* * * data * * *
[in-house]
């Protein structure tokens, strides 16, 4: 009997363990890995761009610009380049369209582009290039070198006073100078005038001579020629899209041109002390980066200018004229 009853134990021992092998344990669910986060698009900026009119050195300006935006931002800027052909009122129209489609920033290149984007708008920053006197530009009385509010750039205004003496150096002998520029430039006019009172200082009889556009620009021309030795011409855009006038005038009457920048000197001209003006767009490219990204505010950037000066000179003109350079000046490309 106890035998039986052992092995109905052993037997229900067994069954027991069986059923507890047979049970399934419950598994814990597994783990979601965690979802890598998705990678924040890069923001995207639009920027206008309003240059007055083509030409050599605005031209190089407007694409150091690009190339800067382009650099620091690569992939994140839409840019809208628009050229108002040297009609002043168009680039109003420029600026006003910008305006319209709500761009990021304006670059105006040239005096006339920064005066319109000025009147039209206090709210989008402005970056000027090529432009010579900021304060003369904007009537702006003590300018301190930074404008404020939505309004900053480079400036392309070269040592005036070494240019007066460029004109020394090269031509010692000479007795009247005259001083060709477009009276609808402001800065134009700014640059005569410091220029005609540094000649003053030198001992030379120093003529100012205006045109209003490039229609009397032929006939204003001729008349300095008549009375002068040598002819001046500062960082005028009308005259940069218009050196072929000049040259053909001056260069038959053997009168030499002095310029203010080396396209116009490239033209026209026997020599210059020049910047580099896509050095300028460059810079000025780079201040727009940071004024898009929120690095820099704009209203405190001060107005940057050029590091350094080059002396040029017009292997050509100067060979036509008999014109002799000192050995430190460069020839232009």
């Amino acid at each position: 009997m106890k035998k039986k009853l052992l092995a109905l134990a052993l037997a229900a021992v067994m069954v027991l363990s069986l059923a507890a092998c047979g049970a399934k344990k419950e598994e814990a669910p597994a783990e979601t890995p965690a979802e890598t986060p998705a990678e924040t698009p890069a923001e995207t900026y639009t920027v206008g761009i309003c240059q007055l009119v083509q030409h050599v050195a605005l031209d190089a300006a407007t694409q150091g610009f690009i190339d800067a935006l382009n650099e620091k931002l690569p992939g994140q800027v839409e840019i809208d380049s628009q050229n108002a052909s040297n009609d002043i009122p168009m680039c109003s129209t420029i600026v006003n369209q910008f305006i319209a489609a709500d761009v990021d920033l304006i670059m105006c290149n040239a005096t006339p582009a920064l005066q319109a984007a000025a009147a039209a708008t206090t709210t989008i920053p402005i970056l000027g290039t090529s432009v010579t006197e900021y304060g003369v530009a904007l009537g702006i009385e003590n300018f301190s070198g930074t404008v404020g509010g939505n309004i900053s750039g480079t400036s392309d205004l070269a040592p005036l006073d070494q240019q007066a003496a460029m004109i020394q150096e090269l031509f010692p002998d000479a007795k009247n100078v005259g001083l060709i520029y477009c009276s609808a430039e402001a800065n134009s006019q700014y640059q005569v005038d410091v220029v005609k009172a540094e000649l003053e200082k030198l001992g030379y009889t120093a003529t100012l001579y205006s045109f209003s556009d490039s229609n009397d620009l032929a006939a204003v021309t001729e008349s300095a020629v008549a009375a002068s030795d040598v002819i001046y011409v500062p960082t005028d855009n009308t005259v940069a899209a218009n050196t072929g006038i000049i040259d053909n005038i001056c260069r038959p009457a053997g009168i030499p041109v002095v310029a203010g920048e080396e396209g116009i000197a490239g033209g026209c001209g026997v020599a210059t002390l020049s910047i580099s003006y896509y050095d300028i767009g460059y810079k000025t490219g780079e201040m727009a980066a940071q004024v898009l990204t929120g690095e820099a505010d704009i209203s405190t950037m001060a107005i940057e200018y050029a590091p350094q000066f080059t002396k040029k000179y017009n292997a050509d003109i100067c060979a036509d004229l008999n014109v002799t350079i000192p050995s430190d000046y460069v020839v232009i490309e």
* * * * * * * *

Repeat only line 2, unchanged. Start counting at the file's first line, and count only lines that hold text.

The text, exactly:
């Protein structure tokens, strides 16, 4: 009997363990890995761009610009380049369209582009290039070198006073100078005038001579020629899209041109002390980066200018004229 009853134990021992092998344990669910986060698009900026009119050195300006935006931002800027052909009122129209489609920033290149984007708008920053006197530009009385509010750039205004003496150096002998520029430039006019009172200082009889556009620009021309030795011409855009006038005038009457920048000197001209003006767009490219990204505010950037000066000179003109350079000046490309 106890035998039986052992092995109905052993037997229900067994069954027991069986059923507890047979049970399934419950598994814990597994783990979601965690979802890598998705990678924040890069923001995207639009920027206008309003240059007055083509030409050599605005031209190089407007694409150091690009190339800067382009650099620091690569992939994140839409840019809208628009050229108002040297009609002043168009680039109003420029600026006003910008305006319209709500761009990021304006670059105006040239005096006339920064005066319109000025009147039209206090709210989008402005970056000027090529432009010579900021304060003369904007009537702006003590300018301190930074404008404020939505309004900053480079400036392309070269040592005036070494240019007066460029004109020394090269031509010692000479007795009247005259001083060709477009009276609808402001800065134009700014640059005569410091220029005609540094000649003053030198001992030379120093003529100012205006045109209003490039229609009397032929006939204003001729008349300095008549009375002068040598002819001046500062960082005028009308005259940069218009050196072929000049040259053909001056260069038959053997009168030499002095310029203010080396396209116009490239033209026209026997020599210059020049910047580099896509050095300028460059810079000025780079201040727009940071004024898009929120690095820099704009209203405190001060107005940057050029590091350094080059002396040029017009292997050509100067060979036509008999014109002799000192050995430190460069020839232009």